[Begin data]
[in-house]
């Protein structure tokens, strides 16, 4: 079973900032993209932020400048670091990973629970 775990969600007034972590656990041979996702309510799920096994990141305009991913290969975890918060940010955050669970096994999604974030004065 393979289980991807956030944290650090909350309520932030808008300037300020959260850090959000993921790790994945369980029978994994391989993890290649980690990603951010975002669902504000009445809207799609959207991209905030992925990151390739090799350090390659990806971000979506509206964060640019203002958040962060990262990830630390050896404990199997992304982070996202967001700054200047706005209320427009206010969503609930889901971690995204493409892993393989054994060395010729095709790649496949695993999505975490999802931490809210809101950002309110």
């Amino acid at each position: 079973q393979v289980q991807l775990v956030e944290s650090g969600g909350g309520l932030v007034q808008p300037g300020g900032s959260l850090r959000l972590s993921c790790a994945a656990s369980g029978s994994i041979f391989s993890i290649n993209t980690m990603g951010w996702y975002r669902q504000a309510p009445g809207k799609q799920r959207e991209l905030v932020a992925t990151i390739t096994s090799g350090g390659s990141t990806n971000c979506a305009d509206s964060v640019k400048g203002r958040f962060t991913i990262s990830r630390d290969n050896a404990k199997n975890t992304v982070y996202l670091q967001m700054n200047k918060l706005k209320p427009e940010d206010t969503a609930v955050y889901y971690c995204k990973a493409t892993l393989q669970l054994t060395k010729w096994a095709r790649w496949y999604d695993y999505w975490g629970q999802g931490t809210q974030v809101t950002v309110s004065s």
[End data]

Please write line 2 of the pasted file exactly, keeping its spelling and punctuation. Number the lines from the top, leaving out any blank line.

């Protein structure tokens, strides 16, 4: 079973900032993209932020400048670091990973629970 775990969600007034972590656990041979996702309510799920096994990141305009991913290969975890918060940010955050669970096994999604974030004065 393979289980991807956030944290650090909350309520932030808008300037300020959260850090959000993921790790994945369980029978994994391989993890290649980690990603951010975002669902504000009445809207799609959207991209905030992925990151390739090799350090390659990806971000979506509206964060640019203002958040962060990262990830630390050896404990199997992304982070996202967001700054200047706005209320427009206010969503609930889901971690995204493409892993393989054994060395010729095709790649496949695993999505975490999802931490809210809101950002309110």